At the moment, I’m juggling 6 friends-with-benefits-style relationships. They’re each lovely in their own way, and thus far have been content to visit my apartment a few times per month and get up to some naughty business in exchange for small gifts, polite conversation, and taxi fares. Some of them have Thai boyfriends and have to sneak over. Some know about each other and visit in pairs. In short, I am their friend and part-time benefactor, and they are each a sometimes friend and playmate. They range in age between 18 and 25. My favorite one has been with me for 5 years. She considers me one of her closest friends and I can honestly say I care for her, as far as I’m able to care for anyone. For I long-ago burned and cauterized that part of my soul. I have no interest in it. Good friends, yes. Also benefits. That’s as far as it goes. Thankfully, she has a Thai boyfriend for all the lovey-dovey stuff, and also the arguments, power struggle, and eventual horrible break-up. I skip all that, with all of them, and instead reap only the benefits.
So I never argue with my girls. There’s nothing to argue over. Once you take monogamy and possession out of the equation, what is there to get upset about? Now, I know there are some cynics who will read this and say “They’re just prostitutes and you’re their customer.” First, they’re not bar girls. Most of them were at one time, but now they’re baristas, uni students, 7-11 clerks, and stay-at-home-moms. None of them are strictly slinging their naughty parts for cash. So they’re not prostitutes. At least, no more or less than any other woman. I exchange money and friendship for sex and friendship. As far as I can tell, once you strip away the belief in fidelity and false validation of a modern “love” relationship, what you have left is the same exact exchange. I calculated that my last American girlfriend, who left me for someone better-looking after 2 years, cost me $20 thousand (the price of keeping a smoking-hot girl happy in Los Angeles) in that short amount of time. Six friends with benefits run less than a third of that, all without any of the headache. So if by prostitution, we mean “exchanging one thing for another thing” like sex for love or sex for security, then all women are on the same playing field. Men too, in that they give up something they have in order to obtain something they want. And if we’re looking strictly at work and risk versus reward, there’s no comparison. My harem beats a traditional relationship hands down.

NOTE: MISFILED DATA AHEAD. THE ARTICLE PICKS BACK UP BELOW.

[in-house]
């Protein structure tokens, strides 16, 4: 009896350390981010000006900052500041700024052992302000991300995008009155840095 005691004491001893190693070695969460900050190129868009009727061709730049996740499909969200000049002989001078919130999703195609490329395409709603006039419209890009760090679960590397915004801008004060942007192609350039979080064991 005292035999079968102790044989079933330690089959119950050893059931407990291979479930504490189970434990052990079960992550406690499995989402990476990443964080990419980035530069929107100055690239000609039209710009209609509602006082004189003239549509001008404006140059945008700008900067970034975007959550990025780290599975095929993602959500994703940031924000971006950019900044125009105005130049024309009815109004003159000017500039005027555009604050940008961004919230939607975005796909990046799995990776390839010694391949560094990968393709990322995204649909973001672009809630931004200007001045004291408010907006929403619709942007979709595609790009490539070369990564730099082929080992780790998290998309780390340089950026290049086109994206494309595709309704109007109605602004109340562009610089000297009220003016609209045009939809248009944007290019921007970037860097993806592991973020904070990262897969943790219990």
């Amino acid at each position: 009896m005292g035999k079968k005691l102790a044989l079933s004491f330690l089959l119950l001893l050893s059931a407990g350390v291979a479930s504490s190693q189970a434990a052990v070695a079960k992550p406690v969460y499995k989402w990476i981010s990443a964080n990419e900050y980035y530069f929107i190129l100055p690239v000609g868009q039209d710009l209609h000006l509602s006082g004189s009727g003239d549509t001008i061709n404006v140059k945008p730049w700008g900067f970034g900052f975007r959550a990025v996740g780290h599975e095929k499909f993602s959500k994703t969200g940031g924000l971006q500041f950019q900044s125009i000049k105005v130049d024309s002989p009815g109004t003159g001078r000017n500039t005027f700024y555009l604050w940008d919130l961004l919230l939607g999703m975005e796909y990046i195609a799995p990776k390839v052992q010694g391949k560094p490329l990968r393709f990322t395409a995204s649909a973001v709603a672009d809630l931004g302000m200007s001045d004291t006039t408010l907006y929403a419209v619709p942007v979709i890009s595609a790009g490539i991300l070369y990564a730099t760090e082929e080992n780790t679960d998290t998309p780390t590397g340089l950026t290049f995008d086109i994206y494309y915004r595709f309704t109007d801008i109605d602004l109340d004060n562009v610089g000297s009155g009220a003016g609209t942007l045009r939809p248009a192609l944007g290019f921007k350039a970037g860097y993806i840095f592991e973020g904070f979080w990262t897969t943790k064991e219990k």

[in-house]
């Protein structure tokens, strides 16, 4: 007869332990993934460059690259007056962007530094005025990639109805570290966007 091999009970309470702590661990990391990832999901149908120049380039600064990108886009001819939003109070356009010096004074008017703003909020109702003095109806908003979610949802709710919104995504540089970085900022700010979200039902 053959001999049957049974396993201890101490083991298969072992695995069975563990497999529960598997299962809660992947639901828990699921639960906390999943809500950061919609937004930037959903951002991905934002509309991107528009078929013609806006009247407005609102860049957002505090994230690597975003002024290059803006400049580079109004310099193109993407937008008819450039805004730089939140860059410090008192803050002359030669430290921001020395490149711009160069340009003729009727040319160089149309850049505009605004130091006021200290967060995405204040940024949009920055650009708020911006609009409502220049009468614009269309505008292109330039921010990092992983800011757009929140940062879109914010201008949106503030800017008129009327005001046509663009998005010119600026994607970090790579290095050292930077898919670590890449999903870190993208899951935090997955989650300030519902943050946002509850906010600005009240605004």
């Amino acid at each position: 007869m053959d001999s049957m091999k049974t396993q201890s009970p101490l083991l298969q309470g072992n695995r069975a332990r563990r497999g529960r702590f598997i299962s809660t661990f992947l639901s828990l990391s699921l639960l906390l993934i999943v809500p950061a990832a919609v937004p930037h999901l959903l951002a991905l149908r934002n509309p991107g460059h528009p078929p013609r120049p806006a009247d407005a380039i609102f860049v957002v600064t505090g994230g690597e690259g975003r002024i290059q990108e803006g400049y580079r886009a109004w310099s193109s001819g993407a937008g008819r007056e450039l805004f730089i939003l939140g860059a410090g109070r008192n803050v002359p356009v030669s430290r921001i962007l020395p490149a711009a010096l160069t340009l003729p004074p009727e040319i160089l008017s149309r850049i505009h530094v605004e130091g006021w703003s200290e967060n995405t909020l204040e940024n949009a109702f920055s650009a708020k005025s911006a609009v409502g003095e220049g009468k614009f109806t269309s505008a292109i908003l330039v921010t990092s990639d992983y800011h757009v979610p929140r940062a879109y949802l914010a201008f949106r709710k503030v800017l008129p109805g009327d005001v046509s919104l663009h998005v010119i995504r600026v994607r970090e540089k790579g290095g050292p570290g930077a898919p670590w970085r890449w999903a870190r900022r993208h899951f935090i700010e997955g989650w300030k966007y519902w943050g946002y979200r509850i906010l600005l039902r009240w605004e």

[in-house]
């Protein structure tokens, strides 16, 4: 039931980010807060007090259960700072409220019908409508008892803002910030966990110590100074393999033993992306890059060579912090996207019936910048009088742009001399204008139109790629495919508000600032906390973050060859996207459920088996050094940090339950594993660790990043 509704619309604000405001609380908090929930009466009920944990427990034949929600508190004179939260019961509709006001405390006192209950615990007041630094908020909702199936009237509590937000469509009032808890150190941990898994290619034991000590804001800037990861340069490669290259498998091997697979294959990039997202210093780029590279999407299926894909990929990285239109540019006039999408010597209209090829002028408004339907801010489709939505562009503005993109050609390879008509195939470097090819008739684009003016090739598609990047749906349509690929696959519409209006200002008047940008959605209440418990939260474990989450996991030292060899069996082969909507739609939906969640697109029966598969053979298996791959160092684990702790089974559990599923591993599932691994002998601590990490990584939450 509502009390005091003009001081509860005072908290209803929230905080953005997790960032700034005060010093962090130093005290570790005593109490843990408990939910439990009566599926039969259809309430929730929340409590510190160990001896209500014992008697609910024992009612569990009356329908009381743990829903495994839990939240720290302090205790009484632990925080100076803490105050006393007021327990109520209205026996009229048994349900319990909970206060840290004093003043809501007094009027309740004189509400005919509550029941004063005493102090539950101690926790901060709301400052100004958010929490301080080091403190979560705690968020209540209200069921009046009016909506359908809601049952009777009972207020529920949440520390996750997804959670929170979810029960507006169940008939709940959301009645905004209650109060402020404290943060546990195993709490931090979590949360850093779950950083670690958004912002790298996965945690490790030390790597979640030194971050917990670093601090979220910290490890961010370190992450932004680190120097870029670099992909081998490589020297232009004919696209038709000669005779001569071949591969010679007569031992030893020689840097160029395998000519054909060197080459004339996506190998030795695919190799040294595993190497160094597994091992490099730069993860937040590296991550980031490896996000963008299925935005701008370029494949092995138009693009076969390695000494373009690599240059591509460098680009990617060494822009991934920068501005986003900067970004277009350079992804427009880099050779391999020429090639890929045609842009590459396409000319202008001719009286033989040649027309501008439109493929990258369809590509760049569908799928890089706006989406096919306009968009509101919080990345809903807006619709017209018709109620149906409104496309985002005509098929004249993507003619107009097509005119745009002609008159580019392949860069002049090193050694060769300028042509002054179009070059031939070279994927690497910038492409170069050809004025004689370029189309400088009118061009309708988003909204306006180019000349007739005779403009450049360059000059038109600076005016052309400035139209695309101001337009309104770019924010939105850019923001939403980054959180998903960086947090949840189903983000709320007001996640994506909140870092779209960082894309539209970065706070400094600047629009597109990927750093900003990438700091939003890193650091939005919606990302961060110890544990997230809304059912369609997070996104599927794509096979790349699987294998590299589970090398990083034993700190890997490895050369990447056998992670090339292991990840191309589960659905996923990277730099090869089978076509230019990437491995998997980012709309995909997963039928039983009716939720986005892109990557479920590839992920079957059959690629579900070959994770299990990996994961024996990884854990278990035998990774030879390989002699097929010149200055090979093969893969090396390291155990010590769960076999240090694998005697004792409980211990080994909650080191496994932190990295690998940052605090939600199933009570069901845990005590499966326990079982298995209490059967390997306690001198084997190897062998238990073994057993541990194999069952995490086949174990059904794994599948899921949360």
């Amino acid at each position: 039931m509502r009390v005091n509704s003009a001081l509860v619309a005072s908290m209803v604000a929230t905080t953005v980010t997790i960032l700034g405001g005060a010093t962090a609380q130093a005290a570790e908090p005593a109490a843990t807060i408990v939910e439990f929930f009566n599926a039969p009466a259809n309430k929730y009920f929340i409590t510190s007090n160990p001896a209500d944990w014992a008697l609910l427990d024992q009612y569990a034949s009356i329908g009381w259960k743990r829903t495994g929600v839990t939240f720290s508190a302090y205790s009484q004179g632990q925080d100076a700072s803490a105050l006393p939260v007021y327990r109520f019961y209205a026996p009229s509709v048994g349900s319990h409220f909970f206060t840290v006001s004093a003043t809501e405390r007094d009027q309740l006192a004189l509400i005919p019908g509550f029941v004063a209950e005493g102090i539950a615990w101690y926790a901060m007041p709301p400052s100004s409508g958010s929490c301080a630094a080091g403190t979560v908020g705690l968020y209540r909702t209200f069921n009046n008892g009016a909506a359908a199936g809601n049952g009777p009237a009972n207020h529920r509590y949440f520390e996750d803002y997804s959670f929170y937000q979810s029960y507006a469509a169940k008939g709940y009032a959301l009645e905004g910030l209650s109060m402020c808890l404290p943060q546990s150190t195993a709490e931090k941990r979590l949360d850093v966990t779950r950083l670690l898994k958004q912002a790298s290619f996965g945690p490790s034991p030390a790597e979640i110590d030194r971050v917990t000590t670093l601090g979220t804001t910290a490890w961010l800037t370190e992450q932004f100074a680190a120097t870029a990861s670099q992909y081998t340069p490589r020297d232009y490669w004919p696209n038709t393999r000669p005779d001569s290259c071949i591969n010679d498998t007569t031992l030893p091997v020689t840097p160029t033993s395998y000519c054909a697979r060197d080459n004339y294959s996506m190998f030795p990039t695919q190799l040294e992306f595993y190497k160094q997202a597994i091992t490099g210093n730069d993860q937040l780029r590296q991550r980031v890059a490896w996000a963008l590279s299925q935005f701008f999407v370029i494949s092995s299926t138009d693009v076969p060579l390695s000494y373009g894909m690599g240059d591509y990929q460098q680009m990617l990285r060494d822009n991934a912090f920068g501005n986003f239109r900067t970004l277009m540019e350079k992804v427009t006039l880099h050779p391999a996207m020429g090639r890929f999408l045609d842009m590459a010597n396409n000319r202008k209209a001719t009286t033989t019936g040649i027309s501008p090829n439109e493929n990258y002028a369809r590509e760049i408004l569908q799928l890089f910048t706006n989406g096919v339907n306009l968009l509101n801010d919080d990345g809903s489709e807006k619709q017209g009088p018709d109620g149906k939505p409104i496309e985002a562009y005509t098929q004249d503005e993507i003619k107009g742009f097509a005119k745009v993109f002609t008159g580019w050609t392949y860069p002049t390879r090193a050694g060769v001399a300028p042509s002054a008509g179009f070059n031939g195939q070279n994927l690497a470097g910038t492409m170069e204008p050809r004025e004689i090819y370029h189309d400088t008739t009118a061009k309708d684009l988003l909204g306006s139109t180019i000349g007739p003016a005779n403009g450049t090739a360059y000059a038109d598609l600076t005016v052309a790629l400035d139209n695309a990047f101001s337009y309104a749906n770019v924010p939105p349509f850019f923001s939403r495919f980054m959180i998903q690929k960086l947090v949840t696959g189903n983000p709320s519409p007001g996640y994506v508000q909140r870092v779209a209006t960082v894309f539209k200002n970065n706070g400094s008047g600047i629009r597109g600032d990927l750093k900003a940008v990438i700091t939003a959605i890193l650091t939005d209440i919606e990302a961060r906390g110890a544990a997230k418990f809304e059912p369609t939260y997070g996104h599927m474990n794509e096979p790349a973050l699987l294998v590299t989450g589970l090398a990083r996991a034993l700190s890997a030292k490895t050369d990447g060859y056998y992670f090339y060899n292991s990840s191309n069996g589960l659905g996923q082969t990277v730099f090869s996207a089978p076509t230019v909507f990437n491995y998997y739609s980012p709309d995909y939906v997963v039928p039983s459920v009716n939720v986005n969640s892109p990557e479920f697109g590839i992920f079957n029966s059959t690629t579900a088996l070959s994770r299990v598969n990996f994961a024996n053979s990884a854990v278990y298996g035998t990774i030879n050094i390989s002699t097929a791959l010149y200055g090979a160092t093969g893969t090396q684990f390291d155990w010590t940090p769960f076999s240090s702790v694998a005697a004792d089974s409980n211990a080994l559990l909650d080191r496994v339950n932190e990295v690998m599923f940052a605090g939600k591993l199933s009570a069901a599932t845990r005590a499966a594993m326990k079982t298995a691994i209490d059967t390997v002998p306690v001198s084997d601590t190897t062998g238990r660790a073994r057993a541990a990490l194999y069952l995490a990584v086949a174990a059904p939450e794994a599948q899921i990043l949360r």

This lifestyle isn’t without its downside. Periodically, two or more of my girls will want to see me on the same day, which creates all kinds of problems, beginning with scheduling. How to fit everyone in while giving me time to rest in between? And at my age, it’s getting harder and harder (wrong choice of words) to perform multiple times per day. I’m literally out of juice by the end. Or the times when a girl wants to see me more than I want to be seen. Thinking up excuses besides “I’m bored with you” can be mentally exhausting. And then there are other days when I want company but nobody calls, and all my efforts to get someone over fail. It’s feast or famine.
But compared to the ball-busting hell-scape that is dating in the West, and the monotonous tedium of relationships in general, I’d say I’m as close to the high end of the happy scale as a guy can get. If you can pull it off—and if you can overcome the notion that you need someone in order to be someone—you’ll be much happier, too.”
That’s all for this Frowback. Tune in next week for an instructional blog on how to gogo, and check back here on Sunday for my weekly diatribe. Until then, may your beers be frosty and your girls lusty. Cheers!